As equipment manufacturers look ahead to the remainder of 2023 and beyond, the landscape continues to present challenges for the industry and the ag and construction customers it serves. AEM members report demand for products across both industries has softened. However, particularly in construction, investments in infrastructure, energy and utilities, point to better days ahead. And a wealth of data suggests optimism – both in the short term and long term. AEM Director of Agriculture Austin Gellings says, “Essentially, everything hinges on where a farmer is going to be able to improve their efficiency the most and in turn see the greatest return on investment.” With input costs continuing to rise, the best ways for a farmer to respond and continue to reap the rewards of strong commodity prices is to operate on those margins and find wins where they can. As farmers are looking for ways to minimize inputs while still increasing yields, technology and data provides the answer.

NASDA Foundation welcomes Next Generation class of 2023

The National Association of State Departments of Agriculture Foundation welcomes NASDA’s Next Generation class of 2023, featuring 13 students from ten states. The NASDA Next Generation class of 2023 will network with commissioners, secretaries and directors of agriculture, industry leaders, and stakeholders at the NASDA Annual Meeting. The program aims to advance future leaders’ understanding of agriculture policy and the role of state departments of agriculture in ensuring a healthy and thriving food system for all. Through the NASDA Next Generation programming, students learn about pressing food and agricultural policy issues, NASDA’s mission, and careers in public service. During the meeting events, students can also explore Wyoming’s community-based agriculture. NASDA CEO Ted McKinney says, “This cohort of students represents the wide variety of experience and dedication to agricultural excellence that will enable the industry to thrive and impact the entire food system moving forward.” You can find the list of students on the NASDA website.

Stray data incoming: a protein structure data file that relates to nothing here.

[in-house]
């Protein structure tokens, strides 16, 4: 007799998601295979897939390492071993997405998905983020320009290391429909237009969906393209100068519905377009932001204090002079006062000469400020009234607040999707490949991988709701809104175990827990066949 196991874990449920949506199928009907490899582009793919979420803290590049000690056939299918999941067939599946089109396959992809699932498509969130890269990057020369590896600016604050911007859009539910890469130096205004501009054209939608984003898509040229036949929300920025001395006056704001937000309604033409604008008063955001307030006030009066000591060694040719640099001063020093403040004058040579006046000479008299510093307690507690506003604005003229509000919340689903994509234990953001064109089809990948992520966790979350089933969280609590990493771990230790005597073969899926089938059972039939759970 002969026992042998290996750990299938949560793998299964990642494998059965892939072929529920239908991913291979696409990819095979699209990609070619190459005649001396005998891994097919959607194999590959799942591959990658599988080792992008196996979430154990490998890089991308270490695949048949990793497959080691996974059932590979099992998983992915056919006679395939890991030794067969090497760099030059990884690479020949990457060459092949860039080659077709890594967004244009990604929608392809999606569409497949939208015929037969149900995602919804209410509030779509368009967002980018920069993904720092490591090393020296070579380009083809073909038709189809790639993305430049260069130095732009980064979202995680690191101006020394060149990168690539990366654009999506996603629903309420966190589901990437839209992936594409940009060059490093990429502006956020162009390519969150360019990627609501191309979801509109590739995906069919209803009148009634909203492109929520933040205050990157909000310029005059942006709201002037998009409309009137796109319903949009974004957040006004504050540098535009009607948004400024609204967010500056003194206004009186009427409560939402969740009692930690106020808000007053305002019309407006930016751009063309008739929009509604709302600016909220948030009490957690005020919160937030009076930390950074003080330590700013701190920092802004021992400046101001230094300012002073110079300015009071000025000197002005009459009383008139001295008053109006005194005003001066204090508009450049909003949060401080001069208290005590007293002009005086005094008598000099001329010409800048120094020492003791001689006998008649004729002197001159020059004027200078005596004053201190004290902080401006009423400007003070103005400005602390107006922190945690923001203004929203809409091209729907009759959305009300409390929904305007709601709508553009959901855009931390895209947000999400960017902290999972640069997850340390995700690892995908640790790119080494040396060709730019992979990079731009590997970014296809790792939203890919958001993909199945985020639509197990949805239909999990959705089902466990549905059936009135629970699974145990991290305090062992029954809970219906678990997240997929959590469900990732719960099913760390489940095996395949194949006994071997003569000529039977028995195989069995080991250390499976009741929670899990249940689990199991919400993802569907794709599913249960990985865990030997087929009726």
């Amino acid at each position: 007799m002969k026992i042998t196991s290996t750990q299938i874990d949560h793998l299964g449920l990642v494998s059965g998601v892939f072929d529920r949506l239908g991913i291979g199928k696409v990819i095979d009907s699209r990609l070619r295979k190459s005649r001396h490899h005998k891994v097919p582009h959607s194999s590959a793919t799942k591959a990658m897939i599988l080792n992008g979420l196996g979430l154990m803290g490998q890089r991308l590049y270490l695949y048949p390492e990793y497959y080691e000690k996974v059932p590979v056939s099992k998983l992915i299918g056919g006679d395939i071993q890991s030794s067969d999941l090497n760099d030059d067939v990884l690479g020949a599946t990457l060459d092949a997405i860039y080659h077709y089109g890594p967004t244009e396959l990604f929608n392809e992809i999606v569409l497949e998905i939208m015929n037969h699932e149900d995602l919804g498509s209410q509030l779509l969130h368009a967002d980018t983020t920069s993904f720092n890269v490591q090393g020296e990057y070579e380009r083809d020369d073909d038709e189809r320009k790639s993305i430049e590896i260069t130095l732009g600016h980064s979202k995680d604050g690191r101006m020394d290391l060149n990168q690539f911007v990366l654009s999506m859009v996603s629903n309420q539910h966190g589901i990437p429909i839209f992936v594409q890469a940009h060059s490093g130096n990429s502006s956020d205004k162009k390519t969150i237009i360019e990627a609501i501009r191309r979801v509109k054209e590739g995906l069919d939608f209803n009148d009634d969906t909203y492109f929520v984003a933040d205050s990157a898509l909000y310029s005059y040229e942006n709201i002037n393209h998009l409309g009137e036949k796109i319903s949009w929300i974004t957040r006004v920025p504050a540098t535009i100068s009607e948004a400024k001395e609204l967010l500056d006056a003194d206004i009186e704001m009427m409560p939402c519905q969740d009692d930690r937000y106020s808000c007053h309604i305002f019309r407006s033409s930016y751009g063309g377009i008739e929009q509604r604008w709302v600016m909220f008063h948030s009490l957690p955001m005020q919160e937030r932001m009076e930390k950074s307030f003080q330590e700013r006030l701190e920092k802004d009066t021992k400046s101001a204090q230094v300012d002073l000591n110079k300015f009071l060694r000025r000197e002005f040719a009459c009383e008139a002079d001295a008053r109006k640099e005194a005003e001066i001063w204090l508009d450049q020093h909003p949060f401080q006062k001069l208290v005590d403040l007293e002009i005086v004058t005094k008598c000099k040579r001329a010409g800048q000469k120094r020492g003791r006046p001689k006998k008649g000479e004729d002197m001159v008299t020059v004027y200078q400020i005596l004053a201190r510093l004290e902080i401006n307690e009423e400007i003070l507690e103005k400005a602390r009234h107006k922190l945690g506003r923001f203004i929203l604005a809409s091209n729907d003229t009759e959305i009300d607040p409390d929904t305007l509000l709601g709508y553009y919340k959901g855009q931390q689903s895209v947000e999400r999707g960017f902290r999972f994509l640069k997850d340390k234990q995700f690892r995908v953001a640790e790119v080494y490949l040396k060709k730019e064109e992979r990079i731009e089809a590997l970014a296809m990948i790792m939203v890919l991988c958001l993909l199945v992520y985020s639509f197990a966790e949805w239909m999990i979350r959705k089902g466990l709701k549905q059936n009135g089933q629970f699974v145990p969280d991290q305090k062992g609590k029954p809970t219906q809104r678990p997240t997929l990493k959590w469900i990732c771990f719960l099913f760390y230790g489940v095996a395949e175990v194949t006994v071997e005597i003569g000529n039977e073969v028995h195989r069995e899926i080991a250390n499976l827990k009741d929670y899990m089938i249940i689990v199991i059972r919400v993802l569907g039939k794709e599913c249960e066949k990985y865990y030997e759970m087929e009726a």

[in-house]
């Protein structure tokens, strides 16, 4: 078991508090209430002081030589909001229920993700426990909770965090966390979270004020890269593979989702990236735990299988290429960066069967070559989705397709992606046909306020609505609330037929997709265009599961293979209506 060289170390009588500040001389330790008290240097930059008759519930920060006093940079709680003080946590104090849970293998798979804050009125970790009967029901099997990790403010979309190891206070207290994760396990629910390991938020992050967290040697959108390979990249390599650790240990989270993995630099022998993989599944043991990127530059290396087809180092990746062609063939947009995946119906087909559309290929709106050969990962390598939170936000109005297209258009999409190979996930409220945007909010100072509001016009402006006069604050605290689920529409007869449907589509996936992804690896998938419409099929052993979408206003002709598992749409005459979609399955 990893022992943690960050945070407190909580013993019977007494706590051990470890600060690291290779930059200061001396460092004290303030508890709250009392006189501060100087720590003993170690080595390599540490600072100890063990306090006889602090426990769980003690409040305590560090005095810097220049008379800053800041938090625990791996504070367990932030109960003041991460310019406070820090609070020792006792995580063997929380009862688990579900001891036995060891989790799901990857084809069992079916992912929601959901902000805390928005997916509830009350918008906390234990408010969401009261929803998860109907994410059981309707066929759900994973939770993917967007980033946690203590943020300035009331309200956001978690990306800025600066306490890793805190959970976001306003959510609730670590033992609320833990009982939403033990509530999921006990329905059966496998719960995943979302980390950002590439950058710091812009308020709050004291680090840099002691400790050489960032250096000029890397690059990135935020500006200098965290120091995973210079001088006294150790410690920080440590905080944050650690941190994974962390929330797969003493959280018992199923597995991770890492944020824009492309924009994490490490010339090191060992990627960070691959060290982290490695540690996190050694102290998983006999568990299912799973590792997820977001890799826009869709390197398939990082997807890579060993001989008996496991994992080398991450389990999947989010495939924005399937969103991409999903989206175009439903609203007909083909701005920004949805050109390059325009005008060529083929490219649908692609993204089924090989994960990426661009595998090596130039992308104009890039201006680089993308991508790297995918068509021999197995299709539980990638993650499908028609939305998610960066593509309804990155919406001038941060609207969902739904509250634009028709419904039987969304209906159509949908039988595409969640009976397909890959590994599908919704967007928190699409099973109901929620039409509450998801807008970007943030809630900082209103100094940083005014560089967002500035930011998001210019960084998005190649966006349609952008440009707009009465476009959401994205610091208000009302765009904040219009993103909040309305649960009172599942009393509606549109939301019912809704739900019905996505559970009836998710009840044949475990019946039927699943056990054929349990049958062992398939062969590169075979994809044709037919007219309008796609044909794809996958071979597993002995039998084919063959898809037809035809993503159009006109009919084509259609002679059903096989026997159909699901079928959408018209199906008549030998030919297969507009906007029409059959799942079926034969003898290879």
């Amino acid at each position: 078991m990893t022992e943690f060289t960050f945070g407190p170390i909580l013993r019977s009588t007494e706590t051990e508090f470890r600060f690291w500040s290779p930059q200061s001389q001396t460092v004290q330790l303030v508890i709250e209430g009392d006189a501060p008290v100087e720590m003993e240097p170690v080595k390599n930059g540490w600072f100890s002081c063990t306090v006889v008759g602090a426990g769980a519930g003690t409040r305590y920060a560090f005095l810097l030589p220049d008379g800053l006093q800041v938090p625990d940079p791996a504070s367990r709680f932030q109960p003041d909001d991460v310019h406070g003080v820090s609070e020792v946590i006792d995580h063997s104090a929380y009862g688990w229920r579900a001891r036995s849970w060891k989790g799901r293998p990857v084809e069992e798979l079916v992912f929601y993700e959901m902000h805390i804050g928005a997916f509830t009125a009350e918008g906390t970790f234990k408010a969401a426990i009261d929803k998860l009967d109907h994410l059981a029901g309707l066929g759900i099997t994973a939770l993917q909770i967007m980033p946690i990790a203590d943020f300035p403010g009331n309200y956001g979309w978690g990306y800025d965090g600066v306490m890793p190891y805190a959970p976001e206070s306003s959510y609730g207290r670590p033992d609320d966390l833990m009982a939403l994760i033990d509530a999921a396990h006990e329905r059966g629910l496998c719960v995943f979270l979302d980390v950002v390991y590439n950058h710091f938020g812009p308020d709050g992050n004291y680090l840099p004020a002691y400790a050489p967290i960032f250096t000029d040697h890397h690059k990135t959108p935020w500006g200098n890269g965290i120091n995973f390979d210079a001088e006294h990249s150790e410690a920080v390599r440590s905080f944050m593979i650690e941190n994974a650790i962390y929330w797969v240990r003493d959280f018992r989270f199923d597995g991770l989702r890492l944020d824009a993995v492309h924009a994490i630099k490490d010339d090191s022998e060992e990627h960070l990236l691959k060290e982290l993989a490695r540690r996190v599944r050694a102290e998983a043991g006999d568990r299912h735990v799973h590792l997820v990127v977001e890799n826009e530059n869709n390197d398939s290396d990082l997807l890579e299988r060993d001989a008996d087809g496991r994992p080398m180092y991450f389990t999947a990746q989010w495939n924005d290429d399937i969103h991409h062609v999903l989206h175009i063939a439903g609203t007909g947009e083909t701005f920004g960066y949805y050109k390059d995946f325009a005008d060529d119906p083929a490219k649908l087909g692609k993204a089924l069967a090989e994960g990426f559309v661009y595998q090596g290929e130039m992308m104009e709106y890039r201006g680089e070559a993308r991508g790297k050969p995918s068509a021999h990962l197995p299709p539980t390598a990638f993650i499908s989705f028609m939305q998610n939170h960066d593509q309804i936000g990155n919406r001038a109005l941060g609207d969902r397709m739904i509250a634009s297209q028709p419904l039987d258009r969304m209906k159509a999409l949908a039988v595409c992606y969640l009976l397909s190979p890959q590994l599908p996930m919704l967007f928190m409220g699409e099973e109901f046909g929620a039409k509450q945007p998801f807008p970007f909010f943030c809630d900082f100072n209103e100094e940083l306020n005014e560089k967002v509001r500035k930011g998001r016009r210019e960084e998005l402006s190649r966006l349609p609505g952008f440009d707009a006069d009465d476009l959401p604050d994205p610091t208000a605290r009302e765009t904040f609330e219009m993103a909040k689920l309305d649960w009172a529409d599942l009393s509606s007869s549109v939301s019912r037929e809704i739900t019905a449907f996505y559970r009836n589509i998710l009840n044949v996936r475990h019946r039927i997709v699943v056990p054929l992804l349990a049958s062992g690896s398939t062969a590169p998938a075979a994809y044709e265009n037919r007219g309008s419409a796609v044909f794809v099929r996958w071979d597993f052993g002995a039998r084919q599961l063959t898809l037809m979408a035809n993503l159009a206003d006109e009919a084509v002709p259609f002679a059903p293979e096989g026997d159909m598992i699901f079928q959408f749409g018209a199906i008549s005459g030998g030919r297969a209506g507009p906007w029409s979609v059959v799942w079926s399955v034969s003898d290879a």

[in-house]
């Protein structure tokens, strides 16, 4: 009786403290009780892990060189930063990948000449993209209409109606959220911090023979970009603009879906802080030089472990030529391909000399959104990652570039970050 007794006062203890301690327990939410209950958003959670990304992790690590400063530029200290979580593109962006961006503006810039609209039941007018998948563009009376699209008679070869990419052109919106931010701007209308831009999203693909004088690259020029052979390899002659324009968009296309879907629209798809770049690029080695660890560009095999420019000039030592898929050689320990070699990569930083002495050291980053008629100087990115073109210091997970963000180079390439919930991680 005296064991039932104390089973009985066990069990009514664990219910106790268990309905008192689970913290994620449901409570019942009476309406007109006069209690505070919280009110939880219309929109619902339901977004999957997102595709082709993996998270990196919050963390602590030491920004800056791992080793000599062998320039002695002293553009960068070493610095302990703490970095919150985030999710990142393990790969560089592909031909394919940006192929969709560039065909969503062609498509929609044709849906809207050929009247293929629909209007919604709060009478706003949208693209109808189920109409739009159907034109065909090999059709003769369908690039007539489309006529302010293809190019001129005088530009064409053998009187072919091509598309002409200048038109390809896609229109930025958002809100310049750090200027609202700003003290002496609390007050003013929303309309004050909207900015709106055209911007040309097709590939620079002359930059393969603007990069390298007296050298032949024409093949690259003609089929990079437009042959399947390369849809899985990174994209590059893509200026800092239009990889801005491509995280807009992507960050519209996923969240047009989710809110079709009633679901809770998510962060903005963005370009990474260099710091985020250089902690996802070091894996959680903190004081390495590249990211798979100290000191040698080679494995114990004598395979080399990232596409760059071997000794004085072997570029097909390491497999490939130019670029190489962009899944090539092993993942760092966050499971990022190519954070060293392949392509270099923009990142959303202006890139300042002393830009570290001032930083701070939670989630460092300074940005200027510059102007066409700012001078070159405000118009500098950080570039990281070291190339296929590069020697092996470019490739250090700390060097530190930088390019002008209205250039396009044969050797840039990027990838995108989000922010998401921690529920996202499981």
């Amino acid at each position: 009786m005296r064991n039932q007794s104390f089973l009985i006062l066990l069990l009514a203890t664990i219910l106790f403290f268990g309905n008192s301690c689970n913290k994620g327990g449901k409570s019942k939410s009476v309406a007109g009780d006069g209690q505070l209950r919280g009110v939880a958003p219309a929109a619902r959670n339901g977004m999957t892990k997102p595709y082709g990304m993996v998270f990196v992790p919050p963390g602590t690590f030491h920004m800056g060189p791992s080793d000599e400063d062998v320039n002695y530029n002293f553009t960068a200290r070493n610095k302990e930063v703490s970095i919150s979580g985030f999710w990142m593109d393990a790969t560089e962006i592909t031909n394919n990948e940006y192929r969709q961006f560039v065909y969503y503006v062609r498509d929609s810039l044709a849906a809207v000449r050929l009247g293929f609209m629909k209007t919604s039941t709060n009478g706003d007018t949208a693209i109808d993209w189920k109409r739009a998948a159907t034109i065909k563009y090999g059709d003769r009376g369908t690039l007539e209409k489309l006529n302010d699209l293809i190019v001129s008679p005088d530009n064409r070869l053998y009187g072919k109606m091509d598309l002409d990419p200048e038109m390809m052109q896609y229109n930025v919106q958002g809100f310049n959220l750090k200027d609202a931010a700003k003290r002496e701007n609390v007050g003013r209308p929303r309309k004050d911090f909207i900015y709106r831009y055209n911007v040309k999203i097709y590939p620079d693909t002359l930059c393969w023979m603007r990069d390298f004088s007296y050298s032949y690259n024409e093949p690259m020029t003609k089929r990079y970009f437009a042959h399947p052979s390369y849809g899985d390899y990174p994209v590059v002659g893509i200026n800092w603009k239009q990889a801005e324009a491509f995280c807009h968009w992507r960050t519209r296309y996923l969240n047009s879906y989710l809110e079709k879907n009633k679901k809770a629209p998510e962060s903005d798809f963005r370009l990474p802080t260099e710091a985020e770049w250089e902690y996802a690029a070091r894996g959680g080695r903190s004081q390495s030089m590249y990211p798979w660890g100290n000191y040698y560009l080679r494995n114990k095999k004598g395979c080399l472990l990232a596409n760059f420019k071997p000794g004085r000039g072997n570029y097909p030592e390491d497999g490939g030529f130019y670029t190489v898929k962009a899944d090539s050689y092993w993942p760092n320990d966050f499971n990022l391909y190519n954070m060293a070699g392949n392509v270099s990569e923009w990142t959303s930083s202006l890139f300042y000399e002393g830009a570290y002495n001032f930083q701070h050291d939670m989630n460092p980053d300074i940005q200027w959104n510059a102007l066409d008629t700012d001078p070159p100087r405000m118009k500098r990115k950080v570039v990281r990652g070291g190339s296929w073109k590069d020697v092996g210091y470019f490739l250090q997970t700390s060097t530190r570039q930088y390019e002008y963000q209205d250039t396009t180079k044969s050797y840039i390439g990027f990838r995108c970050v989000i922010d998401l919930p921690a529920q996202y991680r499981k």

GasBuddy: Weekly Fuel Prices Rise Again

After falling for two straight weeks, the nation’s average price of gasoline increased, rising 1.6 cents from a week ago to $3.79 per gallon. The national average is down 3.0 cents from a month ago but 11.4 cents per gallon higher than a year ago. The national average diesel price fell 0.9 cents last week to 4.42 per gallon, 58.6 cents lower than one year ago. The West Coast and the Corn Belt saw the brunt of last week’s increases. More than ten states saw prices rise by more than ten cents per gallon compared to last week, while some, like Iowa and Minnesota, have seen average prices spike by over 30 cents per gallon. However, GasBuddy’s Patrick De Haan says, “We should see more price decreases for most of the nation in the weeks ahead, barring further refinery disruptions and hurricane season.” U.S. retail gasoline demand saw a hefty 3.9 percent decrease last week, as post-Labor Day travel appeared to drop significantly.


By Tucker Allmer - The BARN

Tucker Allmer & the BARN are members of the National Association of Farm Broadcasting (NAFB), the Colorado FFA Foundation, the Colorado 4H Foundation, the Colorado Farm Show Marketing Committee, 1867 Club Board Member, Denver Ag & Livestock Club Member, the Weld County Fair Board, the Briggsdale FFA Advisory Council, Briggsdale 4H Club Beef Leader & Founder / Coordinator of the Briggsdale Classic Open Jackpot Show.